Indeed, employees are encouraged to initiate improvements. In a move to leverage the power of the Internet to engage consumers, Best Buy has dedicated 10 customer service agents to contribute to Twitter pages and constantly monitor blogs for mentions of the retailer’s brand.
In one incident this year, the host of Noobie.com, a popular consumer electronics blog, lambasted Best Buy for breaking his young son’s heart on Valentine’s Day by failing to deliver a stuffed penguin as promised with a DVD of the children’s film Madagascar. After discovering that post, a Best Buy customer service agent contacted the blogger and offered to help. The agent located two of the penguins and sent them free of charge.
The blogger, Patric Welch, related the story of the lost and found penguins on Noobie.com, and how the Best Buy customer service agent saved the day. As a result, Smith says, Best Buy gained a valuable endorsement on a blog frequented by consumers who may be looking for information on the kinds of products Best Buy sells.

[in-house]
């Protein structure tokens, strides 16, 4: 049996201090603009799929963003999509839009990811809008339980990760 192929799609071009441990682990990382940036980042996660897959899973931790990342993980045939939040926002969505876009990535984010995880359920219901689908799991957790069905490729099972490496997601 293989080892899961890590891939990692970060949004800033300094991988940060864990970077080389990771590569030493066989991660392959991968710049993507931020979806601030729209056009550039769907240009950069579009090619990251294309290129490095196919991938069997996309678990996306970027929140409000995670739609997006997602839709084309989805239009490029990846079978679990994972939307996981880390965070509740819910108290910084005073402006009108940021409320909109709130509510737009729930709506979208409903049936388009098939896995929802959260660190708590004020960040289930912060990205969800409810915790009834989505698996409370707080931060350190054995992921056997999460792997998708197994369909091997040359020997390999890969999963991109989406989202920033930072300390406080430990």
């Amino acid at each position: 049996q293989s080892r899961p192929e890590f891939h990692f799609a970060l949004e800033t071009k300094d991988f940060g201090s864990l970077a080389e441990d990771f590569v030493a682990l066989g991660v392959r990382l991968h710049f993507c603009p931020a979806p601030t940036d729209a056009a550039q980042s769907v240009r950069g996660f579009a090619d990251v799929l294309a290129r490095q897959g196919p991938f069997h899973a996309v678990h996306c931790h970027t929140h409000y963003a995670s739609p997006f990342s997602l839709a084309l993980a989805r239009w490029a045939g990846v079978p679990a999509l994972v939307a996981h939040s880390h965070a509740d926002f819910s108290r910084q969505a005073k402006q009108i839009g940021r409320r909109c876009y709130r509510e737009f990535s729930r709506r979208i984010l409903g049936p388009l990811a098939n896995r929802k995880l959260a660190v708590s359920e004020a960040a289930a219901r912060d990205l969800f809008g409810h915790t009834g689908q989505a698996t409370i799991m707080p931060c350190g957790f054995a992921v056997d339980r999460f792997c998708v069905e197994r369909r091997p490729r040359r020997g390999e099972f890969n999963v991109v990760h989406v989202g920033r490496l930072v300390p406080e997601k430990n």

Welch’s Feb. 24 blog posting attracted more than a dozen positive comments within a week from Noobie.com visitors, including one who said he hadn’t cared for shopping in Best Buy stores but now had a more friendly and positive image of the retailer.
Holistic Spanish policy
Best Buy is also reaching out to consumers across cultures. In the fall of 2007, it launched Espanol.BestBuy.com, the Spanish-language version of BestBuy.com. “We’re the only big box retailer with an e-commerce site fully translated into Spanish,” says Christine Webster Moore, who oversees the site as vice president of business initiatives.
Moreover, she says, Best Buy has a holistic customer service strategy to engage Spanish-speaking consumers across stores and contact centers as well as online. It also has worked with site content translation company MotionPoint so that new product information from suppliers is translated thoroughly into Spanish before it appears on the web. In about 370 Best Buy stores frequented by Spanish-speaking customers, the retailer has installed Spanish signs promoting the e-commerce site.